John Tanner, the white man who was a respected member of ND Indian tribe

During the early 19th century, one of the most respected members of the Chippewa Indian tribe in what is now northeastern North Dakota was a white man.
John Tanner Jr. Special to The Forum

During the early 19th century, one of the most respected members of the Chippewa Indian tribe in what is now northeastern North Dakota was a white man.

In 1790, at the age of 9, John Tanner was abducted by Shawnee Indians and lived in captivity for two years before he was ransomed by Netnokwa, an Ottawa Indian woman who adopted him. In 1794, 13-year-old Tanner, his adoptive mother and his two step-siblings arrived at their new home near Pembina.

Later, in respect for his bravery and prowess as a hunter, Tanner was given the name Shawshawwabenase (The Falcon) by the Chippewa. Since Tanner was the family's oldest surviving male, a large part of providing food rested on his shoulders. Fortunately, even though his adoptive father only had a couple of years to teach him the fundamentals of hunting and trapping, Tanner was an excellent student.

In 1800, Tanner married Miskwabunokwa (Red Sky At Dawn), the niece of Joseph and Madeleine LaFramboise, who were very successful traders in the Grand River Valley of western Michigan. Tanner and Red Sky had three children, but the marriage became rocky and Red Sky left him in 1807 to return to her relatives in Michigan.

In 1801, Alexander Henry, a partner in the North West Company (NWC), established a trading post at what is now Pembina, and Tanner became one of his best suppliers of beaver pelts and bison hides. Tanner also became a good friend of Little Clam (known today as Little Shell), the tribal chief of the Pembina Chippewa.

Since the Indians and Métis in the area were able to get desired items in exchange for their pelts and hides at Henry's post, the beaver and bison in the area were aggressively harvested, and the number of them remaining was greatly reduced. Because of the relative scarcity of these animals, Tanner expanded his hunting parameter further east to the Great Lakes and further west to the Missouri and Mouse Rivers, and other members of the Chippewa Ojibwa joined him on these extended hunting trips.

The expansion of the Ojibwa's hunting territory put them in direct competition with the Sioux, who claimed much of the northern Plains as their own. The Chippewa, along with the Ottawa and Potawatomi Indians, had established an alliance known as the Council of Three Wars. The Council was a member of a larger alliance known as the Western Indian Confederacy, of which the Shawnee tribe was a member.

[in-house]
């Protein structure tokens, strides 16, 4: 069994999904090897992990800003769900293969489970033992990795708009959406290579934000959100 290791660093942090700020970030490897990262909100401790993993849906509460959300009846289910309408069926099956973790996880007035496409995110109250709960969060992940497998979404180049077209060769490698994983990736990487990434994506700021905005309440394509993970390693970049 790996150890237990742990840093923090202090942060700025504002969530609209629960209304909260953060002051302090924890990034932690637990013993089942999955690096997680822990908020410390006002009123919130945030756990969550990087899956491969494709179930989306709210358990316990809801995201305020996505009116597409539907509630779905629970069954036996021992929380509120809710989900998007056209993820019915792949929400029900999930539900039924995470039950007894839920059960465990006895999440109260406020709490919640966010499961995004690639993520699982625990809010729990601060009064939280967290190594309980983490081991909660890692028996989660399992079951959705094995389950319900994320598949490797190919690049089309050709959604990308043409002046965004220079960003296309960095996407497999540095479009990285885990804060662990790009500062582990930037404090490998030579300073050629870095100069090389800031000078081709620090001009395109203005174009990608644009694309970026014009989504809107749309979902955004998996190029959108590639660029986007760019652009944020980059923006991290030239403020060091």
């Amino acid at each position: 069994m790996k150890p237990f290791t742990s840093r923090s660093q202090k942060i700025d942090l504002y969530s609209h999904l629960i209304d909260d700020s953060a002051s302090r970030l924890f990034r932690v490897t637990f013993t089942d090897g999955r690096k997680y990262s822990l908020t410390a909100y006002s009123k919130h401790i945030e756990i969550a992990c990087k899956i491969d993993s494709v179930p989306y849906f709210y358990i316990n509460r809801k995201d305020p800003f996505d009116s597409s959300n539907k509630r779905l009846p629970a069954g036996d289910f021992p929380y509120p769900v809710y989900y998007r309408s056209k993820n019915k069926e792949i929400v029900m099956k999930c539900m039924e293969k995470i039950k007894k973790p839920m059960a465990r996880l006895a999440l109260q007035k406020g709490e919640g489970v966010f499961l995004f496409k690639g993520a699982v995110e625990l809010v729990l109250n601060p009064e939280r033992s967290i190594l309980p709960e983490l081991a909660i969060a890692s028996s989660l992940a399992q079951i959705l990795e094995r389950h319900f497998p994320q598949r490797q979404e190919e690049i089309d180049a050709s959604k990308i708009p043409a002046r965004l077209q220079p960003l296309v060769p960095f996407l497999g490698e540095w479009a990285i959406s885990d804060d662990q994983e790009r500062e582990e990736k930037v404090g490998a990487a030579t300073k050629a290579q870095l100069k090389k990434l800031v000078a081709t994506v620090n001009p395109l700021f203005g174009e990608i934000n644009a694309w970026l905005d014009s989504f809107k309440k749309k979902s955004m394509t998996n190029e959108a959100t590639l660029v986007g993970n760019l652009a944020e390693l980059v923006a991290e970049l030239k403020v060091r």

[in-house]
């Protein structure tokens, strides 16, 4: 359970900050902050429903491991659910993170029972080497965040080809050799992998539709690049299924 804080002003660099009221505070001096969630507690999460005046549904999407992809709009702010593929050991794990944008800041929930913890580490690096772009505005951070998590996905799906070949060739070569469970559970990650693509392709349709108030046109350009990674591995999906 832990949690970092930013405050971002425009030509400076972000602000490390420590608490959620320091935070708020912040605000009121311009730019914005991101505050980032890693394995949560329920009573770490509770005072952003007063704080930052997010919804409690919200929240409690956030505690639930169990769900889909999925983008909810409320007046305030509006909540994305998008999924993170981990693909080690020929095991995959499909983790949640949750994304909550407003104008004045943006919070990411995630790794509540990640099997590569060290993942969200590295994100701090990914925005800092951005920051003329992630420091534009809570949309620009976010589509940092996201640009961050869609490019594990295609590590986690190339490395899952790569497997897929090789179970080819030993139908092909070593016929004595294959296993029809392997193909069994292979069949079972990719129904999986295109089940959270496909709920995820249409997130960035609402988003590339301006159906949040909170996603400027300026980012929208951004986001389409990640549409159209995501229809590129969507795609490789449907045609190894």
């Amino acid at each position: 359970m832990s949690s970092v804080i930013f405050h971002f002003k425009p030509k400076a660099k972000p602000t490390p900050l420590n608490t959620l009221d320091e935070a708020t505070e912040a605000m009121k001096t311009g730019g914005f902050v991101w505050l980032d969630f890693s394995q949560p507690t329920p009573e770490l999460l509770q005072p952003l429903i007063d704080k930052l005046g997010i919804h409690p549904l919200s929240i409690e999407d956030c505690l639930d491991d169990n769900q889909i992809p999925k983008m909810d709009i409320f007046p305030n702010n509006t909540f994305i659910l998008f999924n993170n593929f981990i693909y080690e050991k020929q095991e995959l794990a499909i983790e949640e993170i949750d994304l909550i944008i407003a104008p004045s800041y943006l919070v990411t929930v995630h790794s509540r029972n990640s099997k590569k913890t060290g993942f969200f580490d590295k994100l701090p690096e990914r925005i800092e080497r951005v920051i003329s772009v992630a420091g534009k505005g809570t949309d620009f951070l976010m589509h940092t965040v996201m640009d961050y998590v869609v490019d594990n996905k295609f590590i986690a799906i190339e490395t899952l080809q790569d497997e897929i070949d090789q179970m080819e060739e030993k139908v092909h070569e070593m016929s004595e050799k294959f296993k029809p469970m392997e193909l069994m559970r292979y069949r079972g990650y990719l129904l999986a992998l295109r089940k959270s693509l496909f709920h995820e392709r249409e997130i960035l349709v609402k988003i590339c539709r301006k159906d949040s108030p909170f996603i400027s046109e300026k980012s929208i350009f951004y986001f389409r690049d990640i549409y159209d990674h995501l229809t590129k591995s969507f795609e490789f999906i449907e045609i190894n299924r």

Tecumseh, the chief of the Shawnee, had formed an alliance with Great Britain against the U.S. in the War of 1812. He expected the other members of the Confederacy to join ranks with him, but "Tanner was disdainful of the Shawnee," largely because of his years of captivity with them, and he helped convince Little Clam not to get involved. Since many of the Chippewa were being killed in skirmishes with the Sioux, I suspect that Little Clam had no interest in going to war against the U.S.

If that was Little Clam's reasoning, it was prophetic, because in 1813, he and a group of his followers were killed by a Sioux war party near Devils Lake. To Tanner, this was a call to war, and he gathered a group of about 40 men, made up of Chippewa, "Cree and Assiniboine, to go against the Sioux."

On their way to Devils Lake, he reported, "We were surprised when we were joined by 1,000 Assiniboine, Cree, and Ojibwa warriors." No large-scale battle occurred, but the Sioux hit-and-run raids continued.

During the early years of the 19th century, the NWC did not have any competition in their business with Indians in what is now northeastern North Dakota. However, in 1812, "Thomas Douglas, the fifth Earl of Selkirk, founded a colony of Scots and Irish at the junction of the Red and Assiniboine Rivers." Originally, this was viewed favorably by the NWC because the Selkirk colony had an abundant supply of pemmican that they sold to the NWC.

Since Douglas was a major stockholder in the Hudson Bay Company (HBC), he was also able to trade his settlers' goods directly to the HBC. In 1814, the governor of the Red River Colony issued a proclamation that prohibited the export of pemmican from the Selkirk colony to the NWC. This "was viewed by the NWC as a ploy by Douglas to monopolize a food product that was important to the NWC."

In 1815, when Fort Douglas was built at what is now Winnipeg, Canada, the hunters and trappers associated with the NWC felt threatened because of the impending militarism that a fort symbolized. On June 19, 1816, 65 Métis from the NWC attacked Fort Douglas in what became known as the Battle of Seven Oaks, and 21 of the 28 men at the fort were killed, which marked the onset of the Fur Trade War.

To try to regain his fort, Douglas turned to Tanner for help. With 20 men at his side, Tanner approached the walls of the fort, where they made Indian rope ladders and scaled the walls. Once they got inside, the defenders were surprised, and after only a minor skirmish, the Métis surrendered.

For his heroic action in capturing Fort Douglas, Tanner received a small payment, but Douglas did promise to try and locate Tanner's white family and also provided him with a lifetime pension. However, because of his action, Tanner paid a very dear price.

His former friends at the NWC now hated him and his former wife and in-laws, the influential LaFramboise family, despised him. In 1818, after Douglas learned of the location of Tanner's family, Tanner began his long odyssey to rejoin his white family, people he had not seen in nearly 30 years.

We will conclude the story of John Tanner next week.

 

"Did You Know That" is written by Curt Eriksmoen and edited by Jan Eriksmoen of Fargo. Send your comments, corrections, or suggestions for columns to the Eriksmoens at cjeriksmoen@cableone.net.